In Hara v. Khalsa Diwan Society - New Westminster (decided 1996), the British Columbia Court of Appeal upheld a trial court decision setting aside the election of directors of a religious institution governed by the British Columbia Society Act (now the Societies Act).
Khalsa Diwan Society was a religious society ministering the Sikh faith. The society was incorporated under the British Columbia Society Act (now the Societies Act).
Two factions, the Kangura group and the Johal group, contested control of the society. The elections of the society were hotly contested.
In 1995, the Johal faction succeed by a narrow margin of about 100 votes out of approximately 4,800 (or about a 2% margin of victory) and considerable litigation ensued (including one action that was appealed to the British Columbia Court of Appeal, followed by a second action).
The next election was scheduled for late 1997, but Justice Preston postponed it because of irregularities in compiling the voter list.
Both groups actively solicited members who held views similar to their own. Two lists resulted: the society's list and the accountant's list, which may be summarized as follows:
● the society's list had about 14,000 names but not addresses;
● at least 121 individuals had more than one membership;
● there were at least 307 names on the society's list that were not on the accountant's list; and
● there were at least 156 names on the accountant's list that were not on the society's list.
(a) Decision of the Supreme Court of British Columbia
Justice Preston held that the defects, errors and irregularities in the society's list were such that a fair election could not be held. It is implicit in the requirement for an election that the voter list be accurate enough to allow a fair election to be held. The narrow margin of victory in the previous election magnified the importance of even a small number of irregularities.
Accordingly, Justice Preston cancelled the society's list and held that the list of members in existence before the preparation of the cancelled list would remain the society's list until a new list was prepared.
Finally, he emphasized the financially ruinous litigation arising from similar situations in other Sikh temple societies - a situation he wished to avoid recurring.
(b) Decision of the British Columbia Court of Appeal
In short reasons, the British Columbia Court of Appeal unanimously affirmed the decision of the chambers judge, with the Chief Justice adding that it was incumbent on the parties to take whatever steps they considered necessary to ensure that the list of members entitled to vote at the meeting was properly prepared so that this difficulty could be avoided in the future.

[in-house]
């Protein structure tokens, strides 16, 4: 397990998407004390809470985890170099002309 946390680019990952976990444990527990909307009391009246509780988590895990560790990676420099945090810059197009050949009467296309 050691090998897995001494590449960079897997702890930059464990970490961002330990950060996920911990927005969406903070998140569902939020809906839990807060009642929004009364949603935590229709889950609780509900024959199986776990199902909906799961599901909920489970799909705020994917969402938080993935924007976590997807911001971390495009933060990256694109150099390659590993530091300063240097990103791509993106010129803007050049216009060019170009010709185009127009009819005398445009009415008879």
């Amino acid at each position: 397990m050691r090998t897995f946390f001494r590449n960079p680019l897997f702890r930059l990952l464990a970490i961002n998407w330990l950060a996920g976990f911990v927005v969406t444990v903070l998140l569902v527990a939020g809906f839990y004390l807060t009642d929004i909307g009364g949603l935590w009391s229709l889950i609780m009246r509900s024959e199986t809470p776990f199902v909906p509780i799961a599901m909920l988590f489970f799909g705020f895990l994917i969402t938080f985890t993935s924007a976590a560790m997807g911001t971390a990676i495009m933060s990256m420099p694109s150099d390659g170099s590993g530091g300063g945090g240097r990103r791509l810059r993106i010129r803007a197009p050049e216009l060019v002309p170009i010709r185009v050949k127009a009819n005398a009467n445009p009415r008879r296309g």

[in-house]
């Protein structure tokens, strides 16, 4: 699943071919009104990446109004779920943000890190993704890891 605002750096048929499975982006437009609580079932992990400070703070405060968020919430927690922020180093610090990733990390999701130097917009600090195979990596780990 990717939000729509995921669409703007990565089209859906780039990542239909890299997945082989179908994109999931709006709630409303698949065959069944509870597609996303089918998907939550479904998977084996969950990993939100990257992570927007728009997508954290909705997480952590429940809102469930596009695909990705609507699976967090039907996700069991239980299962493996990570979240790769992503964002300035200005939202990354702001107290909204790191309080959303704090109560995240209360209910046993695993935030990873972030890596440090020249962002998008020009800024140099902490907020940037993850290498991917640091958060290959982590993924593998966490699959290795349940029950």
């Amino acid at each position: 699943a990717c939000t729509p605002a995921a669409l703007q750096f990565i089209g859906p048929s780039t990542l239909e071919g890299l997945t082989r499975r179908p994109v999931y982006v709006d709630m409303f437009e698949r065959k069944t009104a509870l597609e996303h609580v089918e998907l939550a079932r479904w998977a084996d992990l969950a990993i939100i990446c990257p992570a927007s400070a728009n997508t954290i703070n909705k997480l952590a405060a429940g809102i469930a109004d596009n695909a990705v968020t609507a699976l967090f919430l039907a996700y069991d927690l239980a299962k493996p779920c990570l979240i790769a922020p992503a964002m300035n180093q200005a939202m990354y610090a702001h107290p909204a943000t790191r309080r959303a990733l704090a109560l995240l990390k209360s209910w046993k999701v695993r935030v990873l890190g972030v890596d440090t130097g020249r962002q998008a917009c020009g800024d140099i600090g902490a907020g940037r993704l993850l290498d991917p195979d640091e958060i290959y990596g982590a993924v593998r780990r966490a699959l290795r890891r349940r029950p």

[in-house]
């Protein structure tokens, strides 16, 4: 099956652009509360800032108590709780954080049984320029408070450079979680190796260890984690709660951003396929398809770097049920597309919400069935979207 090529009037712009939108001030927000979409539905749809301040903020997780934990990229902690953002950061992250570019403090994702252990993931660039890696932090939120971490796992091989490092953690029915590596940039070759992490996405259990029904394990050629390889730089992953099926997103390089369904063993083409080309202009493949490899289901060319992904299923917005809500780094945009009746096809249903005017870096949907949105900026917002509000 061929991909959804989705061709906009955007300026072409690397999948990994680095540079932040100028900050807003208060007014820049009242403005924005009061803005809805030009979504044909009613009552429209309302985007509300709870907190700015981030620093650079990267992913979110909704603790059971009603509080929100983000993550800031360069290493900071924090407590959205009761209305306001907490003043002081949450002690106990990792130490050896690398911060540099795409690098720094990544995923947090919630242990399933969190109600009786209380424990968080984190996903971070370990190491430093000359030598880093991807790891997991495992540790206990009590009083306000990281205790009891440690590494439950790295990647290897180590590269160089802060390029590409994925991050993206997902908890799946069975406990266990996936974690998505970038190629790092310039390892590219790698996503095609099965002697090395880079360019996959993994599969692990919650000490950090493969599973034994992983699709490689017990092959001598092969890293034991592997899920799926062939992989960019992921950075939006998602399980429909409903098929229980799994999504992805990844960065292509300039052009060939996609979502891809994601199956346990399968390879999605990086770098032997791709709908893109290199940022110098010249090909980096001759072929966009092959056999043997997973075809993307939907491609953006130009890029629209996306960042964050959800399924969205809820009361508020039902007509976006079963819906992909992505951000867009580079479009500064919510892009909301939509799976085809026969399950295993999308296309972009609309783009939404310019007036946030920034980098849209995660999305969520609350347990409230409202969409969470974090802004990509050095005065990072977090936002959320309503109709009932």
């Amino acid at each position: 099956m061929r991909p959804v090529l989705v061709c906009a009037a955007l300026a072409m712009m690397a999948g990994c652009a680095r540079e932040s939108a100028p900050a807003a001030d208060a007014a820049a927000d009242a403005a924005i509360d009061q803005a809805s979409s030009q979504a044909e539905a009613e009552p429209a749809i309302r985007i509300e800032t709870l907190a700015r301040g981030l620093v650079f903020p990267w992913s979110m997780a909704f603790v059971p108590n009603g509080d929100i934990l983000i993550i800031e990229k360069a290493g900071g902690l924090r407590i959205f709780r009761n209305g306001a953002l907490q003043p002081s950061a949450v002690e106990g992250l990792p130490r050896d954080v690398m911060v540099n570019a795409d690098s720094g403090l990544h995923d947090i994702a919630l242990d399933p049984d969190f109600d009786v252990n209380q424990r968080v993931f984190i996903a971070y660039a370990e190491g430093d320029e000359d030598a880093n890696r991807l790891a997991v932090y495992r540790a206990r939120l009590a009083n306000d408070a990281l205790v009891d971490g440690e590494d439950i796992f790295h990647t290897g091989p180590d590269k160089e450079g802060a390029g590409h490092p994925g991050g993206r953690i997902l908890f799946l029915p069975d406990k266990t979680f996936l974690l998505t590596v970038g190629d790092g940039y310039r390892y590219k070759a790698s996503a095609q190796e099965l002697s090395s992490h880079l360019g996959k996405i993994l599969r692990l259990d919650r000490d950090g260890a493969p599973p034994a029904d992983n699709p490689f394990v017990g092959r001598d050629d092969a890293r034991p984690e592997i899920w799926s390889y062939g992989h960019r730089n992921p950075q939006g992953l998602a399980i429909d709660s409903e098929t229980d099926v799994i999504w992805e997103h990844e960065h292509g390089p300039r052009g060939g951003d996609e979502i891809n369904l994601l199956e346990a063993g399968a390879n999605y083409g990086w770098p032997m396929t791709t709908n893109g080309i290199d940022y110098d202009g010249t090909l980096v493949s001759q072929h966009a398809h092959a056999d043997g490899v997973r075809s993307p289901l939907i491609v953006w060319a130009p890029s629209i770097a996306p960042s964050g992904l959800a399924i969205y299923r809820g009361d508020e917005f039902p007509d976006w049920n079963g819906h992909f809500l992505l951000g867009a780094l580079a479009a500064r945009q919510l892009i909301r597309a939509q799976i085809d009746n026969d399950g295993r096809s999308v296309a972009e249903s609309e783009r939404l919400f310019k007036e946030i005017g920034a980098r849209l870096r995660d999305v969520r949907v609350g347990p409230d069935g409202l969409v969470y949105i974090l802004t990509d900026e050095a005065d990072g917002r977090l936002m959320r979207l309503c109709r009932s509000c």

3. Key Observations
These are wise judgments. They take into account the extent of the known or likely irregularities and compare them to both the total number of members on the list of members and the closeness of past board election results. Where there is a history of close elections, the degree of tolerance of irregularities will be lower. In this case, a discrepancy of at least 584 members was considered significant in light of the previous margin of victory (100 votes).
Implicit in the court's analysis is that perfection in membership lists is not required. Some level of irregularity may not rise to the level of being significant.
Had the margin of error been, say, 25 members, the court's approach might have been different. It could have allowed the vote to proceed. If the margin of victory for the winning slate was more than 25 votes, it would seem that nothing turned on the irregularities. Even if the votes of all members whose application forms (that is, the entire 25) are deficient were excluded from the vote tabulation, the outcome would have been the same. If, however, the margin of victory is less than the margin of error in the membership list, then the court should look into the validity of the disputed memberships more fully or appoint an expert or inspector to advise the court on the status of the disputed members. In these circumstances, it may be a better option to let the election proceed and, if necessary, deal with the results later.
Holding an imperfect election may be better in some cases than never holding the election at all. While the extent of the irregularities observed in Hara v. Khalsa Diwan Society measured against the previous margin of victory fully justified cancelling the membership list, it is possible to conceive that the extent of irregularities in other cases may not always warrant the same remedy.